This sold out afternoon recital, showing that Freddy
Kempf is now a firm favourite with Wigmore Hall audiences, proved
an interesting test of both Kempf’s physical stamina and his ability
to tackle some of the supreme Everest’s of the solo piano repertoire.
It was not all a success, I’m afraid – stretching from Bach, which displayed
both a poverty of imagination and a fierce disregard for the music,
to a mercurial and quite overwhelming performance of Chopin’s Four
Ballades. Sandwiched between these two extremes was a reading of
Schubert’s great A major Sonata which at times touched the sublime,
almost as if the hand of the composer were resting on the pianist’s
young shoulders guiding him through this turbulent and emotional work.
Kempf may grow into Bach – or he might not. This performance
of the D major Partita lacked depth from start to finish and
did not manoeuvre naturally between the movements. Rarely have I encountered
Bach playing which seemed so self-consciously objective, particularly
between the notes. Dynamics were sometimes beautifully captured but
this remained a decidedly frost-bound interpretation – and one that
seemed to suffer from over-pedalling, muffling the sound as if clothed
beneath a blanket. Bach really needs greater clarity than it was given
Schubert’s A major was a very different matter. Here,
Kempf approached this difficult work with a certain degree of empathy,
seemingly at one with the manic-depressiveness of the composer and the
shifting tides of emotions so central to this sonata. Again there was
a problem with notes not sounding as exposed as they should but this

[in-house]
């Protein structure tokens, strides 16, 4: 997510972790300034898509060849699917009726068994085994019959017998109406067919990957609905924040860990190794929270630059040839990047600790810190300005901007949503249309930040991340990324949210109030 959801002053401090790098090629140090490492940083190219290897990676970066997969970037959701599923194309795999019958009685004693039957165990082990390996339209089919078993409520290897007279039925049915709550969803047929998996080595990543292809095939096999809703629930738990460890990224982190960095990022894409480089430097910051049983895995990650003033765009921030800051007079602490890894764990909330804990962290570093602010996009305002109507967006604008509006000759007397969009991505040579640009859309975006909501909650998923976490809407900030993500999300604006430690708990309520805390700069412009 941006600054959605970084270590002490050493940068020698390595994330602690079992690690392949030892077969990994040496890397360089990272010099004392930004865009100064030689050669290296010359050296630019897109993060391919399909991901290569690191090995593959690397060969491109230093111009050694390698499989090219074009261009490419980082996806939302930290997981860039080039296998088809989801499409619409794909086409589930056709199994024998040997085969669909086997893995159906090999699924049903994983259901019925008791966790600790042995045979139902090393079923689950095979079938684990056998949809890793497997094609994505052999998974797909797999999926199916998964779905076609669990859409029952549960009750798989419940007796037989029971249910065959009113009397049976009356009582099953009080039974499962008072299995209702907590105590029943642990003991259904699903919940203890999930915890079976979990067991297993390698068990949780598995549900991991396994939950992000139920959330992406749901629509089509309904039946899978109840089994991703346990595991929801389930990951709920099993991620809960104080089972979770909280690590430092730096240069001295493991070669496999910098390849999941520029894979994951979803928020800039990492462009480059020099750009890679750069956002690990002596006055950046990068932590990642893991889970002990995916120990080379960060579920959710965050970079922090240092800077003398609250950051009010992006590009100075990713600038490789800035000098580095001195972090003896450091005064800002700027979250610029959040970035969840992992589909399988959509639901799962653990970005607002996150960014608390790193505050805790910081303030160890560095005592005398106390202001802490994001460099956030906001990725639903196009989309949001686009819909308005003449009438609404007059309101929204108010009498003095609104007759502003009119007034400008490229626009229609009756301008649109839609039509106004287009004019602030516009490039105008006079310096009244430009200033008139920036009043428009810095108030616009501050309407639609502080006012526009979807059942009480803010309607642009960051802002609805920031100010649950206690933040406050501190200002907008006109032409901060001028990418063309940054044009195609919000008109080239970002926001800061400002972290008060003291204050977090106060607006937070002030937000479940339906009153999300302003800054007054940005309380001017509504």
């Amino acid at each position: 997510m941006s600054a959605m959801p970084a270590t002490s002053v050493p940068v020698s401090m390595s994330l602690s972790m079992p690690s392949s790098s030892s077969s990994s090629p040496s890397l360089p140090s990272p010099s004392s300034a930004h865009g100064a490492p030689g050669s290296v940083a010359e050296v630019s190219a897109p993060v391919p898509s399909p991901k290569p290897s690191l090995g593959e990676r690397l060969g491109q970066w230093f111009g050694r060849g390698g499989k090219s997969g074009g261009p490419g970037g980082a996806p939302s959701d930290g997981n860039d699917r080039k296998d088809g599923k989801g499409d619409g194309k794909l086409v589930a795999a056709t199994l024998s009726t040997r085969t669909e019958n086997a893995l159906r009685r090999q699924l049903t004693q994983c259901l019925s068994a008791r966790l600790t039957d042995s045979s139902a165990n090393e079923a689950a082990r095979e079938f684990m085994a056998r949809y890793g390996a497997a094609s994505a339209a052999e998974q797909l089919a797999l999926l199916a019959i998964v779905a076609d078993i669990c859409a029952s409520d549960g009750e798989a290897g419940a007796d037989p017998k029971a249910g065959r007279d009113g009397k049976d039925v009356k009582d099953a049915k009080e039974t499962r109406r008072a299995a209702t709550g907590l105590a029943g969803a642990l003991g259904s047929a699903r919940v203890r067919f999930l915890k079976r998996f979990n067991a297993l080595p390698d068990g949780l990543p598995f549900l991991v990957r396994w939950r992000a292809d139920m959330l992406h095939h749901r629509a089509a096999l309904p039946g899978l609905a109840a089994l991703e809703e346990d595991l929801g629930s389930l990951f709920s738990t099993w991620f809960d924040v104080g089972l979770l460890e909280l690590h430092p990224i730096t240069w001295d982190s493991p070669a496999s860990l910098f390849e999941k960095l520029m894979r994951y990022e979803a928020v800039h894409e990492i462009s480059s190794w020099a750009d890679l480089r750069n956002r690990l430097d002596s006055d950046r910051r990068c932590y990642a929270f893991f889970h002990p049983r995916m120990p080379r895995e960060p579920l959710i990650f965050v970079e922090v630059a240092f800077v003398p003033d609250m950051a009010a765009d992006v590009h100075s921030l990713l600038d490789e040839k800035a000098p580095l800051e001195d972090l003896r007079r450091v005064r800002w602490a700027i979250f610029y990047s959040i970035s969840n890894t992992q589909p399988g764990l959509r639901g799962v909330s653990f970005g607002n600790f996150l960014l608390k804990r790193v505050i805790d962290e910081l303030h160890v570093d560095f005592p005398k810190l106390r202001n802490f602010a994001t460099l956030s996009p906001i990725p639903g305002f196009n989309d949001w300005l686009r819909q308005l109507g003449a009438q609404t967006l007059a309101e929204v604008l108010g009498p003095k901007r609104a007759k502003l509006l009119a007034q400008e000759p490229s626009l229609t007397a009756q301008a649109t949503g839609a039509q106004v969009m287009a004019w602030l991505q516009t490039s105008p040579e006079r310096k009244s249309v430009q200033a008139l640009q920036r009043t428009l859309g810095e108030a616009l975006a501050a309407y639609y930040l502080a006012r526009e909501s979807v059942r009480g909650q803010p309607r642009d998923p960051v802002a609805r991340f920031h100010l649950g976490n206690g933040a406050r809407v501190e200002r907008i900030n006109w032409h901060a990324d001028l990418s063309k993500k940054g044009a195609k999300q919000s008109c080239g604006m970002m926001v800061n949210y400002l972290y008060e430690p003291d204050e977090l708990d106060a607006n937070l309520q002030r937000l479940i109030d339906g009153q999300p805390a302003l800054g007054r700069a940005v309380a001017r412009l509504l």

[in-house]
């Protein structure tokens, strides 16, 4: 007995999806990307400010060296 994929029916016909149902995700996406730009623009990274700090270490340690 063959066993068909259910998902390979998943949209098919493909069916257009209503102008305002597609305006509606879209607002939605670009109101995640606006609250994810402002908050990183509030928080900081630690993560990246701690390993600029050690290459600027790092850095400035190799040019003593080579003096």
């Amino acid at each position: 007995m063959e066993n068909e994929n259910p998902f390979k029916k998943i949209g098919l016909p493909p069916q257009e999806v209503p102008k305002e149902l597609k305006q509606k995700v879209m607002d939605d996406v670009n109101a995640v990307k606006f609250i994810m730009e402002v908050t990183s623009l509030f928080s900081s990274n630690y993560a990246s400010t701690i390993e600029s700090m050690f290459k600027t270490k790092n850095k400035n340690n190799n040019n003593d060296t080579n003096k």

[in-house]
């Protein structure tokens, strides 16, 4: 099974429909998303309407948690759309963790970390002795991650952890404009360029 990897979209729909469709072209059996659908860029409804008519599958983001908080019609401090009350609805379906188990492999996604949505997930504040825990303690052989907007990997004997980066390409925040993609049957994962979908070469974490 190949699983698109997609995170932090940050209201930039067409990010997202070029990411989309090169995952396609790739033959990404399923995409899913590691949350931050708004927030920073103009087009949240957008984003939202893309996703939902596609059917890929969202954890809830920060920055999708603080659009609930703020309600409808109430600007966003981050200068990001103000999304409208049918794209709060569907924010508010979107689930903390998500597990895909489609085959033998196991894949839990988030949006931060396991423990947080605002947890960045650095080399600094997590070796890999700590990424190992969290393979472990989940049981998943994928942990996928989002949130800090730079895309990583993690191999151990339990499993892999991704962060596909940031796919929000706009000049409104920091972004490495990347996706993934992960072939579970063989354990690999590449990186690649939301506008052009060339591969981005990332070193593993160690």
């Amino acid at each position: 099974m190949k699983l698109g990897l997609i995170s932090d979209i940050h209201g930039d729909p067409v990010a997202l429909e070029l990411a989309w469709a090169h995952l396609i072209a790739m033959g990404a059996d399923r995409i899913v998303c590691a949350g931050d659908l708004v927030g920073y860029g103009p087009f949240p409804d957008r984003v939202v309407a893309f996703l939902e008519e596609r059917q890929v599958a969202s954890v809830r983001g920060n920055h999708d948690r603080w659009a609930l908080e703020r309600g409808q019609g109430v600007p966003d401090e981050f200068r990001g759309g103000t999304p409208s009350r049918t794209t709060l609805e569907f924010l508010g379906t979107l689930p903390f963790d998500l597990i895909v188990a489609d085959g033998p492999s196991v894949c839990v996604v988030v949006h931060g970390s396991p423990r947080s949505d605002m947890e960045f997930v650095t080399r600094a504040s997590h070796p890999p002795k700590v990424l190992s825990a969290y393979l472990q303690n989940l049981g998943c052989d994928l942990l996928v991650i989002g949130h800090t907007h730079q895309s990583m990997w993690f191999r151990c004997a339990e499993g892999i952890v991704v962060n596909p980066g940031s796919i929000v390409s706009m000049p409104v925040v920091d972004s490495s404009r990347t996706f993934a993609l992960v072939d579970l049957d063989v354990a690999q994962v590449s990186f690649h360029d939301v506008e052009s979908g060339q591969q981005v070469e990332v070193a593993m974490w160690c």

was more than compensated for by a bewildering use of colour and tapestry.
He began the Andantino with quite astonishingly subtle finger-work,
and he was compelling in lulling his audience into that false sense
of security the movement deliberately sets up. It was little short of
hypnotic, but I would have relished even greater contrast in the central
section’s eruption of rage. The violence was not so much volcanic as
seething – and yet, the trills and hammer-blows came off magnificently.
The Scherzo fizzed and the long Rondo was given depth
to develop. This has the makings of a great interpretation.
What is now already a great interpretation is his reading
of the Four Ballades. This was Chopin playing of extraordinary
finesse – and was given in spades the clarity his Bach and Schubert
conspicuously lacked: even the deepest, most shadow-bound notes were
given a crispness that was beguiling. The playing was visibly thrilling,
the contrasts between the reflective and ferocious stunning. More impressively,
he made a persuasive argument for playing the set by grasping the essential
differences in poetry and structure which other pianists find difficult
to sufficiently contrast. No. 1 was darkly brooding and swamped in delirious
colour, No. 2 was both dream and nightmare, No. 3 was lyrical and self-contained,
even though the virtuosity vaulted down the keyboard like gymnasts,
and No. 4 was a fascinating contrast of composure and restlessness.
This was by any stretch of the imagination quite wonderful
playing – and quite puts in the shade his recent recording on BIS of
the Four Ballades. On the right day, Kempf has extraordinary
prowess at the keyboard making him the equal of any pianist in the world
in his chosen repertoire, and very much better than many so-called illustrious
keyboard giants. I am also more sure than ever that Kempf is best heard
live than in the studio where he seems slightly more reserved, almost
inhibited in fact. A live recording I have of Kempf playing Beethoven,
Schumann and Rachmaninov at Shirakawa Hall in Nagoya (repertoire he
has recorded in the studio on his three first discs) confirms this impression.
BIS should take note because Kempf remains one of the most interesting
of today’s younger generation. Those who have never heard him live are
being given a somewhat limited impression of what he really sounds